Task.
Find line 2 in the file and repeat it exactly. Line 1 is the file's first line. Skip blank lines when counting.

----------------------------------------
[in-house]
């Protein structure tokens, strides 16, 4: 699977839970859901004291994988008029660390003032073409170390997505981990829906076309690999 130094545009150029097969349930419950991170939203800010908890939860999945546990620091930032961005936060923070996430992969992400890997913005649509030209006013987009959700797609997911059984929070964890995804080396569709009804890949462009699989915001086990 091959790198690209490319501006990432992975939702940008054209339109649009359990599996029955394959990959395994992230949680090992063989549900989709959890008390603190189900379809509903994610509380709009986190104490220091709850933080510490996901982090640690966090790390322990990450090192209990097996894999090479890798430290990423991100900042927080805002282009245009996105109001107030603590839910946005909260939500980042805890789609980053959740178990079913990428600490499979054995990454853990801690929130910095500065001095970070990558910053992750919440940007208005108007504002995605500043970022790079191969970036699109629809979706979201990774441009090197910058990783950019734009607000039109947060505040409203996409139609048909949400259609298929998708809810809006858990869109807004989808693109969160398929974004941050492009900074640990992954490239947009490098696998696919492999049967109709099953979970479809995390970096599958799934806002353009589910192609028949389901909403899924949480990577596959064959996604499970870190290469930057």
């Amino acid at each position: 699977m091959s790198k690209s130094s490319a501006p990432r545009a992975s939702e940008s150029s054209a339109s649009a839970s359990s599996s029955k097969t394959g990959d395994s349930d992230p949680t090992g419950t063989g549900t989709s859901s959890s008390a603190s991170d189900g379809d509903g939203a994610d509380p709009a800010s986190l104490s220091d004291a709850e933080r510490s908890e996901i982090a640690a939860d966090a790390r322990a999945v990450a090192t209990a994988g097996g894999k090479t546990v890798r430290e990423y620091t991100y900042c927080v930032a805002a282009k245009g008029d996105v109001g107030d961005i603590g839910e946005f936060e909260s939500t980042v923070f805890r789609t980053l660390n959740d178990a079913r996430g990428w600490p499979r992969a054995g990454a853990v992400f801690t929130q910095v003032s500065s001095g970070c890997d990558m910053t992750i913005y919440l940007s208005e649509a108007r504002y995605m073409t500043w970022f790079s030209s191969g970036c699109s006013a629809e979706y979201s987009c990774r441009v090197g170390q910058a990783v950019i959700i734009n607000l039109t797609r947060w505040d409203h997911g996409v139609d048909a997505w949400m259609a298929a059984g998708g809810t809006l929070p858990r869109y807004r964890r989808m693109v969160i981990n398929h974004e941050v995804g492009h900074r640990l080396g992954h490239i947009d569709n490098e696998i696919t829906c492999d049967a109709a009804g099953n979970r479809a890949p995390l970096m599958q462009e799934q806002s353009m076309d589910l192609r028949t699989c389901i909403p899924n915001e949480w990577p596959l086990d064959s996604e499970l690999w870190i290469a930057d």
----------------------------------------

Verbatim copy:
């Protein structure tokens, strides 16, 4: 699977839970859901004291994988008029660390003032073409170390997505981990829906076309690999 130094545009150029097969349930419950991170939203800010908890939860999945546990620091930032961005936060923070996430992969992400890997913005649509030209006013987009959700797609997911059984929070964890995804080396569709009804890949462009699989915001086990 091959790198690209490319501006990432992975939702940008054209339109649009359990599996029955394959990959395994992230949680090992063989549900989709959890008390603190189900379809509903994610509380709009986190104490220091709850933080510490996901982090640690966090790390322990990450090192209990097996894999090479890798430290990423991100900042927080805002282009245009996105109001107030603590839910946005909260939500980042805890789609980053959740178990079913990428600490499979054995990454853990801690929130910095500065001095970070990558910053992750919440940007208005108007504002995605500043970022790079191969970036699109629809979706979201990774441009090197910058990783950019734009607000039109947060505040409203996409139609048909949400259609298929998708809810809006858990869109807004989808693109969160398929974004941050492009900074640990992954490239947009490098696998696919492999049967109709099953979970479809995390970096599958799934806002353009589910192609028949389901909403899924949480990577596959064959996604499970870190290469930057």